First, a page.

A reader posed a question to me recently in regards to the ATI Updates Vista Driver article: what about the All-in-Wonder line up?
In its current state, the All-in-Wonder cards from ATI, such as the X1900 AIW card I reviewed as recently as February 2006, will play your games, but not your TV. Any of the features you loved for your TV inputs or video capture using your All-in-Wonder cards are not functioning under Windows Vista at all. But why?? With Media Center Edition such a prominent part of the OS release, how could AMD have left out the AIW series from support?
As it turns out, the issue is more complicated than that. Here is an initial quote from AMD’s team:
Due to an architectural issue in Vista, TV/Capture functionality is not supported in Windows Vista Media Center (and all other applications that run as a service). As a result, we have not been able to qualify a WDM capture driver for All-in-Wonder products under Vista.
We are working hard with 3rd party software vendors to ensure compatibility with All-In-Wonder products. Snapstream, for example, will shortly release a version of BeyondTV for Vista that works with All-In-Wonder. The current POR is to use this application to qualify the All-In-Wonder capture driver.
Being the ever-inquisitive person I am, I tried to find out more about this “architectural issue” that was causing the users of AIW cards to forfeit their TV and capture functions in Windows Vista. It turns that with DX10 in Vista, Microsoft no longer allows an application that runs as a service (typically one that runs in the background without user knowledge) to call or access Direct 3D to make a 3D surface.
This causes a problem for the ATI All-in-Wonder card because it uses a D3D surface to capture video from hardware; basically anything that is displayed from the graphics card is being rendered on a 3D plane, even if it is two-dimensional video. So, since Vista’s Media Center application runs as a service, the AIW capture drivers can NOT access D3D and won’t function. The upcoming BeyondTV app that AMD mentioned above does not run as a service, and thus the AIW driver should then function.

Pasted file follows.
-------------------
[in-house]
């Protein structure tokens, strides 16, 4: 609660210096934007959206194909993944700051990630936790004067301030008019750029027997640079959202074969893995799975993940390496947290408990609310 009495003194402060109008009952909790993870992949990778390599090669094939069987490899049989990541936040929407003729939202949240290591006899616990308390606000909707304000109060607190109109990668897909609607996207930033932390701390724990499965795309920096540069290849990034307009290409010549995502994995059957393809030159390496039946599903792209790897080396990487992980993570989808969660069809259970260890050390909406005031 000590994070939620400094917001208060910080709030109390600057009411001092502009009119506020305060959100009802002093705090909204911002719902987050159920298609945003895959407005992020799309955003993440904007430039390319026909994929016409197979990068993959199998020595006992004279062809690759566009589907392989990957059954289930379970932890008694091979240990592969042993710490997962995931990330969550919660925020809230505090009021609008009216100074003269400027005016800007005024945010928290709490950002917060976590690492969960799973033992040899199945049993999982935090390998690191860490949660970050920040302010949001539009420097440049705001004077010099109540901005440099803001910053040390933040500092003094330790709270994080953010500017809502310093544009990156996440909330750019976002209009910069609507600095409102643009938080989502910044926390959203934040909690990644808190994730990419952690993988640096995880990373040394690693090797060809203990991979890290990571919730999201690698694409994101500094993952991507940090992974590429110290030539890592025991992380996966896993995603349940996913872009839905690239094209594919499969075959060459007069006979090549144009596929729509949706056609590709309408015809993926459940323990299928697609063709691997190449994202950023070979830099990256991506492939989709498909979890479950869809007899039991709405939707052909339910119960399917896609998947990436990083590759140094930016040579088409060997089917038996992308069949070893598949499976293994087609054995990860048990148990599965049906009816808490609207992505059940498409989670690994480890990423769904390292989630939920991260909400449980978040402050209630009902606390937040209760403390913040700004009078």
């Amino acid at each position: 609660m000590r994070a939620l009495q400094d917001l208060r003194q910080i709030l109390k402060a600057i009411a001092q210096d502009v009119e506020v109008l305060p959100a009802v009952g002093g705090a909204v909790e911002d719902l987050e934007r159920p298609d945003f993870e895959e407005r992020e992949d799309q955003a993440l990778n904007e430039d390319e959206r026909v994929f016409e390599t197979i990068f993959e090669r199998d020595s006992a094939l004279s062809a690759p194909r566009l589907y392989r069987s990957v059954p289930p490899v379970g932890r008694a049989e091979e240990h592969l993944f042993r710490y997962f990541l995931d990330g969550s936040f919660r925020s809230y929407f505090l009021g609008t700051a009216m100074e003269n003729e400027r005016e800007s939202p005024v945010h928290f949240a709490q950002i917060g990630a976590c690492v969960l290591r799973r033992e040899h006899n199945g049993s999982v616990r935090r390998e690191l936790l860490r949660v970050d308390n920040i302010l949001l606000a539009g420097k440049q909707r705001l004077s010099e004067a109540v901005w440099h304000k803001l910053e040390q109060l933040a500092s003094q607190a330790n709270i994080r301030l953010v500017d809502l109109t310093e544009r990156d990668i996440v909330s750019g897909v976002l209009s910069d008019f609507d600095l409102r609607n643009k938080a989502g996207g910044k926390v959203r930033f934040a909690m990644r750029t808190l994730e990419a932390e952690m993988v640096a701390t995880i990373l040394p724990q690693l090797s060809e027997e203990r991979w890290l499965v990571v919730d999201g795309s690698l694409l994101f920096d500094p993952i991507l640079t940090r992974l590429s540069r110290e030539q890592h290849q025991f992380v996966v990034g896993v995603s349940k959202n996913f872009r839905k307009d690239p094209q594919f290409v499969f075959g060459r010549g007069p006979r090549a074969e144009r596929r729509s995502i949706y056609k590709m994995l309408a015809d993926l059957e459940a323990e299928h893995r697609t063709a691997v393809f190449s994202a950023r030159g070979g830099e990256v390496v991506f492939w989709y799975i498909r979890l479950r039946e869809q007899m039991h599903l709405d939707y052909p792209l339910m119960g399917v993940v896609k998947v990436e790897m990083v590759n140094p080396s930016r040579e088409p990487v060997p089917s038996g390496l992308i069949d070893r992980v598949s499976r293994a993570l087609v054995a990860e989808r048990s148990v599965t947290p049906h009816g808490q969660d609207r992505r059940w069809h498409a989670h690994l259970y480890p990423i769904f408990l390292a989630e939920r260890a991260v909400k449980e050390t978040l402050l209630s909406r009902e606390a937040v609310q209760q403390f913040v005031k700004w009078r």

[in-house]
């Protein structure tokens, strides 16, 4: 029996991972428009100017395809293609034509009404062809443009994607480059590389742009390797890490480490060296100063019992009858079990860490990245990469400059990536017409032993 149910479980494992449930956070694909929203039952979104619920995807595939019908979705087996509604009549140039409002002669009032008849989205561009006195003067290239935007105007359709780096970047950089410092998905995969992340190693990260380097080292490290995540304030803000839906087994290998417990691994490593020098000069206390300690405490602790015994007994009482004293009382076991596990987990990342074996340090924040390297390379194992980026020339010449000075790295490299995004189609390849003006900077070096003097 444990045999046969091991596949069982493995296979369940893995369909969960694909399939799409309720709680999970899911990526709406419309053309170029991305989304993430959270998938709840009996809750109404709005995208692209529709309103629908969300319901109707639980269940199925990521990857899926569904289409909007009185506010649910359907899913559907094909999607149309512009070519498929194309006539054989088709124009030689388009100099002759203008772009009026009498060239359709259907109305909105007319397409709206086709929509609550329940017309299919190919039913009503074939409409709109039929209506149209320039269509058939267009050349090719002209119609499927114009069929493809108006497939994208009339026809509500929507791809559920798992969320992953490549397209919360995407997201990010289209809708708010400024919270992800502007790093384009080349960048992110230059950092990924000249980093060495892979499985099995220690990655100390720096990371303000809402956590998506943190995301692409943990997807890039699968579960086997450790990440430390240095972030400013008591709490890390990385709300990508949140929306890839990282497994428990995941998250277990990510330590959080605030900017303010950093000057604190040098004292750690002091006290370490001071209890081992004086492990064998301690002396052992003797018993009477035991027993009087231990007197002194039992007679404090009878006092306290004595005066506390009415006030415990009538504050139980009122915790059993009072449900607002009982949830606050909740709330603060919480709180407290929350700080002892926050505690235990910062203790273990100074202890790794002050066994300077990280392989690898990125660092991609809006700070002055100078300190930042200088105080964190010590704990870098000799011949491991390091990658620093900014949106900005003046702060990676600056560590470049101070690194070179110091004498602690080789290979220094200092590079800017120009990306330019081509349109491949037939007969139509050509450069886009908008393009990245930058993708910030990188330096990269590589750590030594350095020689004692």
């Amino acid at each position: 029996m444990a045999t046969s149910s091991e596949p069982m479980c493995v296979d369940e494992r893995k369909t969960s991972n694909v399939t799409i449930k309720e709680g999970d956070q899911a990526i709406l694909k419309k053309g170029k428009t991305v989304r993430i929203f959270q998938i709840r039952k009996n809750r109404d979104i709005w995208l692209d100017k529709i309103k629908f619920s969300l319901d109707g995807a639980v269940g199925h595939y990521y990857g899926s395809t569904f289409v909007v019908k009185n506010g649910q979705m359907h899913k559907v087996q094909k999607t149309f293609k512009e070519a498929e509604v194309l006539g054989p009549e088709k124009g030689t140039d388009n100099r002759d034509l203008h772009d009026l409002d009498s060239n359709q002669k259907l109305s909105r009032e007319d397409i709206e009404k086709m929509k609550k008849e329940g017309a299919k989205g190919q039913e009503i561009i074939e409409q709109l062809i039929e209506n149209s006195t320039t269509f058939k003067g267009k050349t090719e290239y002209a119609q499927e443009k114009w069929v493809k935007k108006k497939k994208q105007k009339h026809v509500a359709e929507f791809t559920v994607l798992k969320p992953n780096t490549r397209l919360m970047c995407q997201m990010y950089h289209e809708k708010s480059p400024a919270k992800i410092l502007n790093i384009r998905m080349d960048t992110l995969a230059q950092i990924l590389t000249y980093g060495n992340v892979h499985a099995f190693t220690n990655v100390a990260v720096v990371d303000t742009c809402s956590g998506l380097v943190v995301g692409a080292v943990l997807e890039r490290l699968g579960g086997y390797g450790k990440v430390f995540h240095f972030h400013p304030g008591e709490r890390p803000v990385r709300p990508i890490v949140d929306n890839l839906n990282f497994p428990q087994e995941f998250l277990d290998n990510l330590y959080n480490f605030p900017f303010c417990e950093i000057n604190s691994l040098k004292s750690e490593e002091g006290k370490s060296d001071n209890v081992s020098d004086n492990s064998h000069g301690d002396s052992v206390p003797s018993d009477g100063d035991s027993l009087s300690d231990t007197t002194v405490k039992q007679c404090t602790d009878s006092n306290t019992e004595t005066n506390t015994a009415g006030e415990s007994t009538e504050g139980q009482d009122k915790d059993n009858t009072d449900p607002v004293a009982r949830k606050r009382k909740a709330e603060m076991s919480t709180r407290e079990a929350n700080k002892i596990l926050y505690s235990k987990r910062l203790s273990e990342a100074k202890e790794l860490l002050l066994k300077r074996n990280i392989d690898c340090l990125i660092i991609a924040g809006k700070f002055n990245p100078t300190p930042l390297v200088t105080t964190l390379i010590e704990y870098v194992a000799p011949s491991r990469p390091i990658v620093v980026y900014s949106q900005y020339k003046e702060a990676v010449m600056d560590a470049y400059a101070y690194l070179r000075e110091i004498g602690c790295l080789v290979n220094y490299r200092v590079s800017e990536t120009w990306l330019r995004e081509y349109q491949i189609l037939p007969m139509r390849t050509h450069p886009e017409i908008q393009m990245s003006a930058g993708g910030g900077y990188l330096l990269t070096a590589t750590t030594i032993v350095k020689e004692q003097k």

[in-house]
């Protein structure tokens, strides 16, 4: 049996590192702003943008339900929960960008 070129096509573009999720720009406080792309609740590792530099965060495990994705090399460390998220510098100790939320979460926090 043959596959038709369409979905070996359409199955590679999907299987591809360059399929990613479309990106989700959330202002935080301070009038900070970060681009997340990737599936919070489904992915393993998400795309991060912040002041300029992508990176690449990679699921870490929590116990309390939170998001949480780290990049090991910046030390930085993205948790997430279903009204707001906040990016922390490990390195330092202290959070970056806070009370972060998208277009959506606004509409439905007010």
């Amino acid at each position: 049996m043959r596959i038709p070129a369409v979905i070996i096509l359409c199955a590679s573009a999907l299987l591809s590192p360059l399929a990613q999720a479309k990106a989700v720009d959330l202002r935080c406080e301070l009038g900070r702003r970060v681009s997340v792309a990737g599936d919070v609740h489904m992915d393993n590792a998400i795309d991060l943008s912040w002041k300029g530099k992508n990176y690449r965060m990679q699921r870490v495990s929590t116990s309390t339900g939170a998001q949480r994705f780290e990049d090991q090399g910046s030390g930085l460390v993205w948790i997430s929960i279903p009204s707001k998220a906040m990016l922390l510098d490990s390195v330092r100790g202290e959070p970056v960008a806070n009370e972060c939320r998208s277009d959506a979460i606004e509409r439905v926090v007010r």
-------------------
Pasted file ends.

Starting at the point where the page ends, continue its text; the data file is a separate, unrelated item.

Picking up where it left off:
In terms of applications, another interesting note is that ATI has discontinued the development on Multimedia Center (MMC, their current Windows XP software offering for TV and DVR features) and have created a new application dubbed “Catalyst Media Center” for upcoming multimedia products. AMD/ATI is planning to have this software ready sometime in 2007, but because CMC runs as a service, it would have the same issues with All-in-Wonder cards that we are talking about here under Windows Vista.
Another interesting note is that this limitation does not affect AMD’s stand alone TV tuner/capture cards. These devices use AVStream drivers to capture video and thus don’t require the Direct 3D interaction to function. This problem only affects AIW cards because it is a combination graphics/capture device and has to use a different driver model.
AMD has told me they are actively looking for a work around do the AIW issue, but that the real solution would to have “Microsoft fix D3D.” If it does happen, we probably won’t see it until the first Vista service pack, planned for late in 2007 or early 2008 as I hear it.
So for now, unfortunately, for users with All-in-Wonder cards and Windows Vista, you are out of luck. Since we heard in late August of 2006 that ATI was going to discontinue the line, we knew support moving forward for existing AIW card users was going to diminish but certainly didn’t think that Vista would eliminate the main purpose of the product completely. Hopefully ATI can find a solution (or hell maybe even Microsoft) so that ATI fans can get back to watching and recording their TV shows.
Please jump into our forum to talk about this new revelation in the world of Windows Vista….